During the annual hajj pilgrimage this week, an Al Arabiya crew covering the journey across the Saudi holy sites encountered six Syrian pilgrims in the desert valley of Mina who had traveled from their cities of Homs, Raqqa and Damascus.
They prayed that the violence in their homeland, which has reportedly claimed the lives of more than 115,000 people since March 2011, would come to an end.
One pilgrim from Homs was unable to control his emotions when he was reminded of his mother. He told Al Arabiya News that if government forces hadn’t been conducting military operations inside Homs, his mother would have been able to accompany him to perform hajj.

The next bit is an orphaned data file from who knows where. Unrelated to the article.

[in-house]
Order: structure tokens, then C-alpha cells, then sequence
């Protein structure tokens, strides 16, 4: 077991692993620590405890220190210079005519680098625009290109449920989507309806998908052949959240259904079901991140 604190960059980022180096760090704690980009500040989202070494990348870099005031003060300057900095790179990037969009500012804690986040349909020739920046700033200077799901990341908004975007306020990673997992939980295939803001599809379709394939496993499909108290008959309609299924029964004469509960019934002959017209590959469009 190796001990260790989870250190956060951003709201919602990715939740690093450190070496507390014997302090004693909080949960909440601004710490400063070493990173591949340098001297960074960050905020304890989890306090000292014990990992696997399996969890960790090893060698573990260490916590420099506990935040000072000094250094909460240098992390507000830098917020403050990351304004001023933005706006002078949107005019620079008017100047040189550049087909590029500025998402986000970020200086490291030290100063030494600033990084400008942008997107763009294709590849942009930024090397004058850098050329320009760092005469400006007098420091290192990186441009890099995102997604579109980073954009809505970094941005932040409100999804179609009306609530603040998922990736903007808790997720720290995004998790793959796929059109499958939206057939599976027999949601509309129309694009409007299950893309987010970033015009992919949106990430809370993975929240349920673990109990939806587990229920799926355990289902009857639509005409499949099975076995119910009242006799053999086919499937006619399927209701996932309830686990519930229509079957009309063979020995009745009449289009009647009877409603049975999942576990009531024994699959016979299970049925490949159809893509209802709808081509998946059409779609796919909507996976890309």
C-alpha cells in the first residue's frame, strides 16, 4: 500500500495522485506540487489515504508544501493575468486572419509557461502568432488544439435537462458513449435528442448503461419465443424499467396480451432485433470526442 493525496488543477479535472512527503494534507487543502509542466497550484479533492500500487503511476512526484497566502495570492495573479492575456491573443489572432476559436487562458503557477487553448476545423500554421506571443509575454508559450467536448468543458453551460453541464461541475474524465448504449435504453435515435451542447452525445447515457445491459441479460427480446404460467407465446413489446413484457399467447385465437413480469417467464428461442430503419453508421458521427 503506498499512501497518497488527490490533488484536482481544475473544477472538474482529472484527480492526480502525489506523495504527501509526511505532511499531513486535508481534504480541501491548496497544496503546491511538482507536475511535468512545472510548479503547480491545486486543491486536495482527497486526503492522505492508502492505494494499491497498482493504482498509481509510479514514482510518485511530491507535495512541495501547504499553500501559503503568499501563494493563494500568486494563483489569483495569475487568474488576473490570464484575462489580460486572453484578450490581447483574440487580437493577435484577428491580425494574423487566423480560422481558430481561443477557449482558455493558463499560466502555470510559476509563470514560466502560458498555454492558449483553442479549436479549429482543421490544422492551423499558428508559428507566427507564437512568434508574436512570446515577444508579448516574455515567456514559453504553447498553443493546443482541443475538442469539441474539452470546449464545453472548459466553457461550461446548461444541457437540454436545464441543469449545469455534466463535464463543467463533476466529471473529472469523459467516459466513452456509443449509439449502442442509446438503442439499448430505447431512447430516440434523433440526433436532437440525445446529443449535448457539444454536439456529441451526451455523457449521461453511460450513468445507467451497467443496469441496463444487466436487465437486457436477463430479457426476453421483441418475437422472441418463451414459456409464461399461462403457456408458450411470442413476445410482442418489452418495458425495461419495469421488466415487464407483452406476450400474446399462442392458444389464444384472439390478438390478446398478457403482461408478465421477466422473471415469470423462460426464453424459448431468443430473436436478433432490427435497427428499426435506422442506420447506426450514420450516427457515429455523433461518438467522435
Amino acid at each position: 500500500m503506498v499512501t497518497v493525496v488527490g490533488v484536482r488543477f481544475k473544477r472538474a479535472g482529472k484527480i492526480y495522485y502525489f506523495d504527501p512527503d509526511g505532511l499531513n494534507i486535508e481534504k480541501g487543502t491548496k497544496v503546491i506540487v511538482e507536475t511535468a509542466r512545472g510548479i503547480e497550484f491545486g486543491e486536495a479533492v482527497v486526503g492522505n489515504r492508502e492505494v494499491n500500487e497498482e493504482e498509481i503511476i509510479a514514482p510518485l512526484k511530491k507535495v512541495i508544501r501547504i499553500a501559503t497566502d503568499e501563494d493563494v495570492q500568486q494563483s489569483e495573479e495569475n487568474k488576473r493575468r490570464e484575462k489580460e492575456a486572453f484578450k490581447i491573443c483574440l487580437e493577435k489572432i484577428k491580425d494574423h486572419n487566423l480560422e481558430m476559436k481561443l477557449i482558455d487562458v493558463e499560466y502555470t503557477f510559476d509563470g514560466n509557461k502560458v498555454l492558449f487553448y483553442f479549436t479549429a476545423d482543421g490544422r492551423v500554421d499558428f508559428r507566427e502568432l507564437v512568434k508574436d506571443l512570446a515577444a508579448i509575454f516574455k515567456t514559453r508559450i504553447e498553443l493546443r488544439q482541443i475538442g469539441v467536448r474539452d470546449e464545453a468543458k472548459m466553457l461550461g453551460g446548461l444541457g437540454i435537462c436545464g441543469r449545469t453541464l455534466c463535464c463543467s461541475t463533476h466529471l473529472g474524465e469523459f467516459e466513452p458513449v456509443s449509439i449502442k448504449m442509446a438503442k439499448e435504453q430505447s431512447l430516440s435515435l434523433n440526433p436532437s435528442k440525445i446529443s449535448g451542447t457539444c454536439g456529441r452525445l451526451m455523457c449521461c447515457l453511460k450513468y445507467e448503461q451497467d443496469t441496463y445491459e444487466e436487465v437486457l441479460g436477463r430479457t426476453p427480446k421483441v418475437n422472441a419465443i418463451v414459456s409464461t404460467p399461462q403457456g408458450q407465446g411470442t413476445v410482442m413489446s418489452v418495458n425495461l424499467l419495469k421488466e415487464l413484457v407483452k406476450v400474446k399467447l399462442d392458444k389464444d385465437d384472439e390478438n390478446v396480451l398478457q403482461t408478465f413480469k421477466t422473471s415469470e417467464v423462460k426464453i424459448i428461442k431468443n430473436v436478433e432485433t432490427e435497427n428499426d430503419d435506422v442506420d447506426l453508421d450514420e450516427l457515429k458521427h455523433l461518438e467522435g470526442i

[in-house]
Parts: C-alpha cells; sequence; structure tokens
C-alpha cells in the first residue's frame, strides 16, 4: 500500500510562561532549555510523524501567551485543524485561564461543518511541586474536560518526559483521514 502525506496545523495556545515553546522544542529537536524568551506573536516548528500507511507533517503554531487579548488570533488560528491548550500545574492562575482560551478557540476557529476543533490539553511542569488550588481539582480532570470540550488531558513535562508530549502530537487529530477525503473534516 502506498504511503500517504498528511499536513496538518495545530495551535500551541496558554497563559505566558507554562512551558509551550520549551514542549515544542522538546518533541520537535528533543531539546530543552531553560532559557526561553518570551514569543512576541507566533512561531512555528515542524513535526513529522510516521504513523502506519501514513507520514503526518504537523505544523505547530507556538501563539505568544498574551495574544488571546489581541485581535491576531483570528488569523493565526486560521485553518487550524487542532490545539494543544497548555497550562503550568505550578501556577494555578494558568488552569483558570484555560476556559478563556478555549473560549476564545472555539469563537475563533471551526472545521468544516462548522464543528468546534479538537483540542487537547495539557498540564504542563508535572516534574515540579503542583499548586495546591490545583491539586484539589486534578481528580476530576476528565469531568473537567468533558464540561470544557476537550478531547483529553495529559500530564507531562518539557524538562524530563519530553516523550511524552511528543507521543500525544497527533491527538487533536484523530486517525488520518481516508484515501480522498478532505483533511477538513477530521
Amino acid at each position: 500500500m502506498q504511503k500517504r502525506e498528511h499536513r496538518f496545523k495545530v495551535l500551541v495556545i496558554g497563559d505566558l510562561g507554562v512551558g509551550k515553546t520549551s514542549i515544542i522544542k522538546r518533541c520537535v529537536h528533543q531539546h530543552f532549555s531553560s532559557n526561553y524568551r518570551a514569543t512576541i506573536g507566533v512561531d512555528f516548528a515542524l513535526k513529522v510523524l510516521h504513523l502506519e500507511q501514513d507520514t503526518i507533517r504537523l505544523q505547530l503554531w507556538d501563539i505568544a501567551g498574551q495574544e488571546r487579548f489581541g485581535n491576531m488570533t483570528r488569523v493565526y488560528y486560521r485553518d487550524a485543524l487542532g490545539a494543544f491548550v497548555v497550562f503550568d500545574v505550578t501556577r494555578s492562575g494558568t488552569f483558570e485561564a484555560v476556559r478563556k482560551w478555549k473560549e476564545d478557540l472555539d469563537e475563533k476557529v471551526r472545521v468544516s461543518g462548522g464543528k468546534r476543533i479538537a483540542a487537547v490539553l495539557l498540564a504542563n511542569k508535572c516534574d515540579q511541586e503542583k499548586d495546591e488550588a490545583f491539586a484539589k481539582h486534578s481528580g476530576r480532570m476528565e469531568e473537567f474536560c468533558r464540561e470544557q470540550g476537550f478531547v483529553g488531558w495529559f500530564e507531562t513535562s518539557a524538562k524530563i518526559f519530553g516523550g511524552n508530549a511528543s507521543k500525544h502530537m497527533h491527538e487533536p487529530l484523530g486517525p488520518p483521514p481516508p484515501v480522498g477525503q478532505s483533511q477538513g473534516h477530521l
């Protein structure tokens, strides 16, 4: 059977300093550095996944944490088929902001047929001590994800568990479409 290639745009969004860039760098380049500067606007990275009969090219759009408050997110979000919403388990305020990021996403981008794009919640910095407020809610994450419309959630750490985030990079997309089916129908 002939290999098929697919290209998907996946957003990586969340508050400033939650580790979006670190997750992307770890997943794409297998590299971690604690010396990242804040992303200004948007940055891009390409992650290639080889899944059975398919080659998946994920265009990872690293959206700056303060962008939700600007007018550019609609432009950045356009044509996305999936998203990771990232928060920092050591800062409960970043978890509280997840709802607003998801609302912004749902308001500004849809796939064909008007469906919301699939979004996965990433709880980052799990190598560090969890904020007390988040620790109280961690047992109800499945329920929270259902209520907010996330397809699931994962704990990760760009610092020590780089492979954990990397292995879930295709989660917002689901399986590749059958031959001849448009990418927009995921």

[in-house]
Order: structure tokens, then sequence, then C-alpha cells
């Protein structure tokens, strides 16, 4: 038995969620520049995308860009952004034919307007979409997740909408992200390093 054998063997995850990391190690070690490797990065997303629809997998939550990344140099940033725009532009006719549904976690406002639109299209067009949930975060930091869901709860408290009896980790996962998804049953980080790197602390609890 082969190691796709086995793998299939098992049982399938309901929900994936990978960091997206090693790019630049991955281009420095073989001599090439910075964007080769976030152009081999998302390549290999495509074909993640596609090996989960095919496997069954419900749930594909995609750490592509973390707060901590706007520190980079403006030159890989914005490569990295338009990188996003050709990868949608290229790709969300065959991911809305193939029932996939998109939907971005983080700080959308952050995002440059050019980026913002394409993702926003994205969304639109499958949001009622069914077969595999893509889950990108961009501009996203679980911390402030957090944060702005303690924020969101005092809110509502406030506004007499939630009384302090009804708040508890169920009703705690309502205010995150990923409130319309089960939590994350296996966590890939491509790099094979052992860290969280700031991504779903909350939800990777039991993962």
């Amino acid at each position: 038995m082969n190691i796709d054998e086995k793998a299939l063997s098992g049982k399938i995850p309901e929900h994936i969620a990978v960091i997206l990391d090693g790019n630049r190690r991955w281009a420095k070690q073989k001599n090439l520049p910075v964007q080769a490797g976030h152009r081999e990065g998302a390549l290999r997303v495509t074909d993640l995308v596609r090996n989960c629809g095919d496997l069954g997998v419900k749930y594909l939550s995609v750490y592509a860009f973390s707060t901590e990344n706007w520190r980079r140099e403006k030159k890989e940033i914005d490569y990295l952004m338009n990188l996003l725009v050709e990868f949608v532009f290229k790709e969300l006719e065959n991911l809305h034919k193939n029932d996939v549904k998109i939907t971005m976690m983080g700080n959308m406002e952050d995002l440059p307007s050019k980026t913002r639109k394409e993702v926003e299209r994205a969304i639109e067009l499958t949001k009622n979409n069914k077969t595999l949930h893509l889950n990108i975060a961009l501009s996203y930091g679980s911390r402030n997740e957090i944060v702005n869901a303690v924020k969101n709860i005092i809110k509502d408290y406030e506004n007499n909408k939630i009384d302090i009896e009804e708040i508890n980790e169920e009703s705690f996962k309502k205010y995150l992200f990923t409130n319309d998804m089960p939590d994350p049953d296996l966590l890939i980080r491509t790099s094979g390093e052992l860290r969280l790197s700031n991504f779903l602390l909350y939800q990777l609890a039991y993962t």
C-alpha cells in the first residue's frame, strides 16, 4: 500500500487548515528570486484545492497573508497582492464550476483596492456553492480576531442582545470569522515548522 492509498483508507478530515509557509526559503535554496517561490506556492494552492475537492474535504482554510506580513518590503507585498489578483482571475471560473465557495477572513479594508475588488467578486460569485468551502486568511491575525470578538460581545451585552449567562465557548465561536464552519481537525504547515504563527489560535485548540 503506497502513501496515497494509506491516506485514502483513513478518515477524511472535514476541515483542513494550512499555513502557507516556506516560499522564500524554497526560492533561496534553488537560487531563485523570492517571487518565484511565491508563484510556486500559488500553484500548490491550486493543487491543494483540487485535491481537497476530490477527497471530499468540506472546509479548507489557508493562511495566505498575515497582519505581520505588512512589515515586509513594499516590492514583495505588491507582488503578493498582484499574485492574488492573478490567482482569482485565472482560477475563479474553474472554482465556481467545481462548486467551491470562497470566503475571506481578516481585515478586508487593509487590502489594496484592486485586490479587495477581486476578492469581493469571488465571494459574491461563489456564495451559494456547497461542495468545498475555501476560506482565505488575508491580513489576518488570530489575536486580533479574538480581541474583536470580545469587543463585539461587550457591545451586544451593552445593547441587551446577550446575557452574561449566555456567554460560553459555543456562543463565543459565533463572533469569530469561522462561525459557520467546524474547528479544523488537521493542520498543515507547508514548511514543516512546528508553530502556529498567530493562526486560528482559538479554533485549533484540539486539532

Another Syrian pilgrim came to the holy sites to pray for forgiveness and for his detained son to be released.
Hajj officially began on Sunday when pilgrims from all over the world began travelling from the holy city of Makkah to Mina, which is roughly eight kilometers away.
For Muslims, hajj is the fifth and final pillar of Islam. It takes place in the month of Dhul Hijjah which is the 12th month of the Islamic lunar calendar.
Official statistics indicate that the number of Syrian pilgrims who arrived from abroad reached 3,500, in addition to those residing in Saudi Arabia.
Saudi Arabia said Tuesday that around 1.98 million pilgrims are performing this year's annual Muslim pilgrimage.